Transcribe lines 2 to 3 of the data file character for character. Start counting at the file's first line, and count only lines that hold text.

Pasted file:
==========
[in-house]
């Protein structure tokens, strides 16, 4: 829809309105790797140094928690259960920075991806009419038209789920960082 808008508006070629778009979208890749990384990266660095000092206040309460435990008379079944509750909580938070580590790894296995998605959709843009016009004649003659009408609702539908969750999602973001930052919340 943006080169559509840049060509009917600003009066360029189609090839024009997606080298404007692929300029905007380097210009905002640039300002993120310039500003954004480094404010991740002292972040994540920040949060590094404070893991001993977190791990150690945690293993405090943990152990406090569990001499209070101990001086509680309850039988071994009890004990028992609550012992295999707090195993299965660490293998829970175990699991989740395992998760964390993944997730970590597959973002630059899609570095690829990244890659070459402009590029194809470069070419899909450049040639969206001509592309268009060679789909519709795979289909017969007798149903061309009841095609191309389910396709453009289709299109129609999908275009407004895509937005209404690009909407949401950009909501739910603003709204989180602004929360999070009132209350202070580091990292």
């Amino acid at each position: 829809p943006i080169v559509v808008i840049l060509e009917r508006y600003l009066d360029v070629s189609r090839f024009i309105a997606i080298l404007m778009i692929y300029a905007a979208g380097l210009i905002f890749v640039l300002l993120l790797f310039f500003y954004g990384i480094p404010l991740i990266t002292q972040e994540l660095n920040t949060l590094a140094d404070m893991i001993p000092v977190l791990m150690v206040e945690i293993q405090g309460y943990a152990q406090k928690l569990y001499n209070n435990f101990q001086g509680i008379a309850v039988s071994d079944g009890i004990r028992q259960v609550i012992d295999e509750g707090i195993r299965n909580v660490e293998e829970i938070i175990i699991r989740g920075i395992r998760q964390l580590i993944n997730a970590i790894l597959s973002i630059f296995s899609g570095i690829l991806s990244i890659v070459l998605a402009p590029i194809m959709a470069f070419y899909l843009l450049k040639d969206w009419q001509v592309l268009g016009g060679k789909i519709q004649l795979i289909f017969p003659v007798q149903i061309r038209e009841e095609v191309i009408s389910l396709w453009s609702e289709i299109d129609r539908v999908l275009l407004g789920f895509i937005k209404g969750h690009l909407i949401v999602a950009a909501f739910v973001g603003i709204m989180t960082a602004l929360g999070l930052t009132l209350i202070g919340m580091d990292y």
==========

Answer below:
């Protein structure tokens, strides 16, 4: 829809309105790797140094928690259960920075991806009419038209789920960082 808008508006070629778009979208890749990384990266660095000092206040309460435990008379079944509750909580938070580590790894296995998605959709843009016009004649003659009408609702539908969750999602973001930052919340 943006080169559509840049060509009917600003009066360029189609090839024009997606080298404007692929300029905007380097210009905002640039300002993120310039500003954004480094404010991740002292972040994540920040949060590094404070893991001993977190791990150690945690293993405090943990152990406090569990001499209070101990001086509680309850039988071994009890004990028992609550012992295999707090195993299965660490293998829970175990699991989740395992998760964390993944997730970590597959973002630059899609570095690829990244890659070459402009590029194809470069070419899909450049040639969206001509592309268009060679789909519709795979289909017969007798149903061309009841095609191309389910396709453009289709299109129609999908275009407004895509937005209404690009909407949401950009909501739910603003709204989180602004929360999070009132209350202070580091990292």
């Amino acid at each position: 829809p943006i080169v559509v808008i840049l060509e009917r508006y600003l009066d360029v070629s189609r090839f024009i309105a997606i080298l404007m778009i692929y300029a905007a979208g380097l210009i905002f890749v640039l300002l993120l790797f310039f500003y954004g990384i480094p404010l991740i990266t002292q972040e994540l660095n920040t949060l590094a140094d404070m893991i001993p000092v977190l791990m150690v206040e945690i293993q405090g309460y943990a152990q406090k928690l569990y001499n209070n435990f101990q001086g509680i008379a309850v039988s071994d079944g009890i004990r028992q259960v609550i012992d295999e509750g707090i195993r299965n909580v660490e293998e829970i938070i175990i699991r989740g920075i395992r998760q964390l580590i993944n997730a970590i790894l597959s973002i630059f296995s899609g570095i690829l991806s990244i890659v070459l998605a402009p590029i194809m959709a470069f070419y899909l843009l450049k040639d969206w009419q001509v592309l268009g016009g060679k789909i519709q004649l795979i289909f017969p003659v007798q149903i061309r038209e009841e095609v191309i009408s389910l396709w453009s609702e289709i299109d129609r539908v999908l275009l407004g789920f895509i937005k209404g969750h690009l909407i949401v999602a950009a909501f739910v973001g603003i709204m989180t960082a602004l929360g999070l930052t009132l209350i202070g919340m580091d990292y």